## Monday, 16 August 2010

### Recurring 10%-off problem: solution

Last week I posed this problem:
If a shop reduces the price of something by 10% every day – so every day after the first 10% reduction there is an 'extra 10% off' – assuming no-one buys it, how many days would it take before it costs nothing at all?

The problem provides a good example of the difference between theoretical mathematics and mathematics in the real world.

I assume that the 'extra 10% off' is applied each time to the reduced price, since this is what shops actually do. So each time that 10% is deducted the price becomes 90% of what it was, which is the previous price multiplied by 0.9.

So, theoretically, if the starting price is £P the prices day after day (in pounds) go like this:
P, 0.9P, (0.9)2P, (0.9)3P, (0.9)4P, (0.9)5P, and so on.

If the starting price is £100, the price goes down like this:
£100, £90, £81, £72.90, £65.61, £59.049, £53.1441 ...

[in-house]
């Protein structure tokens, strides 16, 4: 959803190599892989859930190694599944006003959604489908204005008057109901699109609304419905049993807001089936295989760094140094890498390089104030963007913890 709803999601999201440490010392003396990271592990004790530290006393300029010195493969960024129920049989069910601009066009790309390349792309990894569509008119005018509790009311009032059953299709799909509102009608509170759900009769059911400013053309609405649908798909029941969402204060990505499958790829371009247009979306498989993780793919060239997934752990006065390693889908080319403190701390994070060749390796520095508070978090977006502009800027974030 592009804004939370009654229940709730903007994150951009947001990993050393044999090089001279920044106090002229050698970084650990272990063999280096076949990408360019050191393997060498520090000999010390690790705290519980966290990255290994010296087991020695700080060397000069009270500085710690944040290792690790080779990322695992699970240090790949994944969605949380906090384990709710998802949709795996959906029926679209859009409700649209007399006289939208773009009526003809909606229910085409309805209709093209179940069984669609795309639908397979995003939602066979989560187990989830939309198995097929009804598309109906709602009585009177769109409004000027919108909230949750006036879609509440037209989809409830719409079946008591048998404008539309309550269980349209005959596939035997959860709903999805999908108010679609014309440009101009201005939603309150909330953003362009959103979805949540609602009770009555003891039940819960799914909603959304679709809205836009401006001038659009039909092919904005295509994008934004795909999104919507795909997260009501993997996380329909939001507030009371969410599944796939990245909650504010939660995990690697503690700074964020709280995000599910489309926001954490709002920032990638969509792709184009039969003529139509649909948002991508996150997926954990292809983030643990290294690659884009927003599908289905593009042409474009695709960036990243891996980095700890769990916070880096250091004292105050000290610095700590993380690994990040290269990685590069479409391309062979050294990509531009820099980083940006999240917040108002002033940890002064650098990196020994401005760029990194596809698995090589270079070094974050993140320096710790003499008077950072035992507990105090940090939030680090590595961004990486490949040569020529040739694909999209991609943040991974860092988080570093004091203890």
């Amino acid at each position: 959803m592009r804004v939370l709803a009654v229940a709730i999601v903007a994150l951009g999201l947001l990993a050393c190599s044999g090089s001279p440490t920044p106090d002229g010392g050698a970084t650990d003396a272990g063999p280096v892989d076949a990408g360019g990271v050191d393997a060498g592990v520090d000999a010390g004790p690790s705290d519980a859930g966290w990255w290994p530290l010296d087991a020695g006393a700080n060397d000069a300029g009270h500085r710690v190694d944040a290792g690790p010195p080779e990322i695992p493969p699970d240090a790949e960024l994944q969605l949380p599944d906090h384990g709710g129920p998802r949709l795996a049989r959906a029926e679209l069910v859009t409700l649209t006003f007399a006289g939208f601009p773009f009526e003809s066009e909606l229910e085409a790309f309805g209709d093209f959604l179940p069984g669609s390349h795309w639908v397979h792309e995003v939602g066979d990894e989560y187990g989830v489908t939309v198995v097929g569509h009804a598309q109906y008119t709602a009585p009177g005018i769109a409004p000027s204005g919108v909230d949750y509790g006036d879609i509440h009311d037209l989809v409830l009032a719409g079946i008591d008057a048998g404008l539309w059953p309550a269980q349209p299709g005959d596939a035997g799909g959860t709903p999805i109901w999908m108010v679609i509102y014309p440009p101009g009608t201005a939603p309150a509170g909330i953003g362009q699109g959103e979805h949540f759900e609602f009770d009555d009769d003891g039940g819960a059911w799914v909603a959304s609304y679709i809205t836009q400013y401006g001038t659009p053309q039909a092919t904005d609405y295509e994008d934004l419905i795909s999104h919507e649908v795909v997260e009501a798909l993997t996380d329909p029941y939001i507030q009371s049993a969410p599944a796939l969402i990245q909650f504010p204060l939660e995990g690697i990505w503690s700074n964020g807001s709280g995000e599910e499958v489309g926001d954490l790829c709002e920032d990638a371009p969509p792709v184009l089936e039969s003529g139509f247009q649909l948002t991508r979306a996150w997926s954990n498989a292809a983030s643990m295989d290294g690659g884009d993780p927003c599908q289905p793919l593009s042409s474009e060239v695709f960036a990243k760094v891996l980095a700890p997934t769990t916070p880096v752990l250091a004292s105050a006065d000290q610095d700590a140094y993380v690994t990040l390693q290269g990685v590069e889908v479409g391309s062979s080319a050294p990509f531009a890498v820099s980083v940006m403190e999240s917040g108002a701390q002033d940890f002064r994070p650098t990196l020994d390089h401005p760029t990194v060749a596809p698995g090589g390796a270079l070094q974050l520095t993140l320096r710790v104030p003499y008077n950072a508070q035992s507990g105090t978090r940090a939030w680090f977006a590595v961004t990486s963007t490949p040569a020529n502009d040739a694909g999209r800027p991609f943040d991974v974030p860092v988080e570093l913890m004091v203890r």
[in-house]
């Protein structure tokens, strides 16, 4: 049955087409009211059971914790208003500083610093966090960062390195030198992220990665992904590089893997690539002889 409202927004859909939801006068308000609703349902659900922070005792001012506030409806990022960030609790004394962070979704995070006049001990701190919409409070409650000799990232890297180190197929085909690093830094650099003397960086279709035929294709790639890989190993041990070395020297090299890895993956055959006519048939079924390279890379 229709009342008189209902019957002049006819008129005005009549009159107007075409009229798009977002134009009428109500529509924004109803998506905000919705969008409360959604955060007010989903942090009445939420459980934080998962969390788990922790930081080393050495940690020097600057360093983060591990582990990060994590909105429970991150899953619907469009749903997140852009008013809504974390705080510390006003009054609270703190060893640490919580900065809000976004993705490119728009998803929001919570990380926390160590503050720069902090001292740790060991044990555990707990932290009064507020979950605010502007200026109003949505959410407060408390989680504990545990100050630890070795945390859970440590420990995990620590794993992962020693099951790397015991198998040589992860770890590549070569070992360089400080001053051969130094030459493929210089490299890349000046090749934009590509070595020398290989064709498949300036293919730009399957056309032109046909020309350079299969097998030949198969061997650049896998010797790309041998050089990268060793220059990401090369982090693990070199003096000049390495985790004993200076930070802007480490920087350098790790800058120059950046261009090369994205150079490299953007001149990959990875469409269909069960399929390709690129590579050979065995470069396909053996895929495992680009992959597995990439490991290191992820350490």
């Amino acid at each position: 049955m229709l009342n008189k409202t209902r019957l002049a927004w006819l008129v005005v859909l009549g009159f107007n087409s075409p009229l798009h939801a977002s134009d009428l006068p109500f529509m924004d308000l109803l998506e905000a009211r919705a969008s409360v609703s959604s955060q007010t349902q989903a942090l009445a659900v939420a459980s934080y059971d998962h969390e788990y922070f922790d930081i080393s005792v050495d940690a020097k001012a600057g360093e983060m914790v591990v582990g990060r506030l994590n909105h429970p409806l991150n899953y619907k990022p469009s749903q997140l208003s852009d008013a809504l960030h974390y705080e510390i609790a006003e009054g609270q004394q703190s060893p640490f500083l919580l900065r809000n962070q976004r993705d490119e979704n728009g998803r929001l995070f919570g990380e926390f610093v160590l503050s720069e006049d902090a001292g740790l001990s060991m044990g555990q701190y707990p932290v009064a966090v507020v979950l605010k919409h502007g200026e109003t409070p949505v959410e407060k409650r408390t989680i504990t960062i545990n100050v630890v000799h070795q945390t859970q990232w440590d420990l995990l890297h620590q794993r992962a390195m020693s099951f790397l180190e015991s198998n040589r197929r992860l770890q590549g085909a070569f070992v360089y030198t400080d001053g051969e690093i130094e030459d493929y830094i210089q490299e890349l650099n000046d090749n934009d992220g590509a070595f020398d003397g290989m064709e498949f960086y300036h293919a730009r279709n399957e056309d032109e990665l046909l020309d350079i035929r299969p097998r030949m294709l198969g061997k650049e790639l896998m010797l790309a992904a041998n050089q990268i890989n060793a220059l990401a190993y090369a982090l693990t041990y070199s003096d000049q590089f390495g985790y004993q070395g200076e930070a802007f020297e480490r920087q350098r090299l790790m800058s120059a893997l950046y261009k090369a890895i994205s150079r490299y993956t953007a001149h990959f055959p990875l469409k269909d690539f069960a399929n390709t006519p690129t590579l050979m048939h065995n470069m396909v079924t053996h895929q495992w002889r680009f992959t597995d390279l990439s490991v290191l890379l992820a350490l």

This sequence will never get to zero! It will eventually get smaller than any positive number you care to write down, but it will never reach zero. For example, after 94 reductions the price would be less than half of a penny. After 110 reductions it would be less than a tenth of a penny.

However, in the real world, prices have to be rounded to a whole number of pence. This gives us three possibilities, depending on how the rounding is applied.

(1) If we assume that the price is always rounded up to the next whole number of pence, then once the price gets down to 9p, it stays at that price for ever. A price of 9p reduced by 10% is 8.1p, but this is rounded up back to 9p.

(2) If we assume that the price is always rounded to the nearest penny (with 0.5 rounded up), then once the price gets down to 5p then it stays at that price for ever. A price of 5p reduced by 10% is 4.5p, which is rounded back up to 5p.

(3) However ... if the shop always rounds the price down to the next whole number of pence, then it will eventually cost nothing! For example, if the starting price is £100, then after 62 reductions it has got down to 10p. From here it goes down 1p a day, reaching zero on day 73.